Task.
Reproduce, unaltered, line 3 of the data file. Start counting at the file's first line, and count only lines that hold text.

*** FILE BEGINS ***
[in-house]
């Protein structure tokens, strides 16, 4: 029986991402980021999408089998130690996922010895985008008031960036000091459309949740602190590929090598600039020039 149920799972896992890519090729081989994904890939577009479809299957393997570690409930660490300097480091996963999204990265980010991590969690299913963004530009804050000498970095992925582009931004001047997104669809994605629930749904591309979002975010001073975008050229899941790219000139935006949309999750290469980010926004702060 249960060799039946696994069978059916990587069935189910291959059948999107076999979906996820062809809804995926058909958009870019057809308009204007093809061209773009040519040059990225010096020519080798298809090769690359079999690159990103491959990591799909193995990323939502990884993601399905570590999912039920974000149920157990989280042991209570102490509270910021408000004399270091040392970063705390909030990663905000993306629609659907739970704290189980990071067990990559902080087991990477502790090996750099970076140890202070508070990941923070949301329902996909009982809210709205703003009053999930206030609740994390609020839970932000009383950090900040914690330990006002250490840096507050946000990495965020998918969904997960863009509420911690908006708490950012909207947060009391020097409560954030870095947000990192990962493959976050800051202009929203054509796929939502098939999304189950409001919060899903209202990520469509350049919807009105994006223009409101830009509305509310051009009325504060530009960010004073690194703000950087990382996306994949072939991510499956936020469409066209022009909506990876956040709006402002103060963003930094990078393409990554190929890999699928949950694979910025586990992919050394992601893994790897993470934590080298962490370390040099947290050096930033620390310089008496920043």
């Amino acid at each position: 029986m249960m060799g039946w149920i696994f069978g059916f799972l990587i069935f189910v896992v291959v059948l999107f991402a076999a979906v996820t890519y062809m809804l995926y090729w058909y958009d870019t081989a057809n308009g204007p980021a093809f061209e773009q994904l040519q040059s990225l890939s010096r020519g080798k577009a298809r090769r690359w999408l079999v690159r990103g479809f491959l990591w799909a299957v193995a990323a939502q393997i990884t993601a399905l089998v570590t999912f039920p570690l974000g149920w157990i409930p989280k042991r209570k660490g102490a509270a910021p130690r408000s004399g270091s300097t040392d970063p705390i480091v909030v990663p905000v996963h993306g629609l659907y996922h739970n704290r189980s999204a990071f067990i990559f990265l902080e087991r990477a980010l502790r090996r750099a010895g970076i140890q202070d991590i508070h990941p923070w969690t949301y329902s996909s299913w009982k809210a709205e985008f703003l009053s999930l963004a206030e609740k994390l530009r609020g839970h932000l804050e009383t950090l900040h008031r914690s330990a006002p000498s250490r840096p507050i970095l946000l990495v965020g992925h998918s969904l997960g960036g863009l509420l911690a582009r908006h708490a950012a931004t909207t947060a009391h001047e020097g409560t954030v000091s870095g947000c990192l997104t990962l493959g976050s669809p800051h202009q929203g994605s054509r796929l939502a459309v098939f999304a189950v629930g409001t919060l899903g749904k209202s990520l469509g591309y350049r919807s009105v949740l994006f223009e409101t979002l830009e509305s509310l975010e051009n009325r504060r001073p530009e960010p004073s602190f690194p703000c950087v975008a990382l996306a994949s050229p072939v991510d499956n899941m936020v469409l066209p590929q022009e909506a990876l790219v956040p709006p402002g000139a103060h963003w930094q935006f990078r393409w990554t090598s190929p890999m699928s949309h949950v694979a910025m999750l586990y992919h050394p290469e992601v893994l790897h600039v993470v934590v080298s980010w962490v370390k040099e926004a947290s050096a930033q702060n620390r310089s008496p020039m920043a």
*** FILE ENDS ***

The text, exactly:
């Amino acid at each position: 029986m249960m060799g039946w149920i696994f069978g059916f799972l990587i069935f189910v896992v291959v059948l999107f991402a076999a979906v996820t890519y062809m809804l995926y090729w058909y958009d870019t081989a057809n308009g204007p980021a093809f061209e773009q994904l040519q040059s990225l890939s010096r020519g080798k577009a298809r090769r690359w999408l079999v690159r990103g479809f491959l990591w799909a299957v193995a990323a939502q393997i990884t993601a399905l089998v570590t999912f039920p570690l974000g149920w157990i409930p989280k042991r209570k660490g102490a509270a910021p130690r408000s004399g270091s300097t040392d970063p705390i480091v909030v990663p905000v996963h993306g629609l659907y996922h739970n704290r189980s999204a990071f067990i990559f990265l902080e087991r990477a980010l502790r090996r750099a010895g970076i140890q202070d991590i508070h990941p923070w969690t949301y329902s996909s299913w009982k809210a709205e985008f703003l009053s999930l963004a206030e609740k994390l530009r609020g839970h932000l804050e009383t950090l900040h008031r914690s330990a006002p000498s250490r840096p507050i970095l946000l990495v965020g992925h998918s969904l997960g960036g863009l509420l911690a582009r908006h708490a950012a931004t909207t947060a009391h001047e020097g409560t954030v000091s870095g947000c990192l997104t990962l493959g976050s669809p800051h202009q929203g994605s054509r796929l939502a459309v098939f999304a189950v629930g409001t919060l899903g749904k209202s990520l469509g591309y350049r919807s009105v949740l994006f223009e409101t979002l830009e509305s509310l975010e051009n009325r504060r001073p530009e960010p004073s602190f690194p703000c950087v975008a990382l996306a994949s050229p072939v991510d499956n899941m936020v469409l066209p590929q022009e909506a990876l790219v956040p709006p402002g000139a103060h963003w930094q935006f990078r393409w990554t090598s190929p890999m699928s949309h949950v694979a910025m999750l586990y992919h050394p290469e992601v893994l790897h600039v993470v934590v080298s980010w962490v370390k040099e926004a947290s050096a930033q702060n620390r310089s008496p020039m920043a």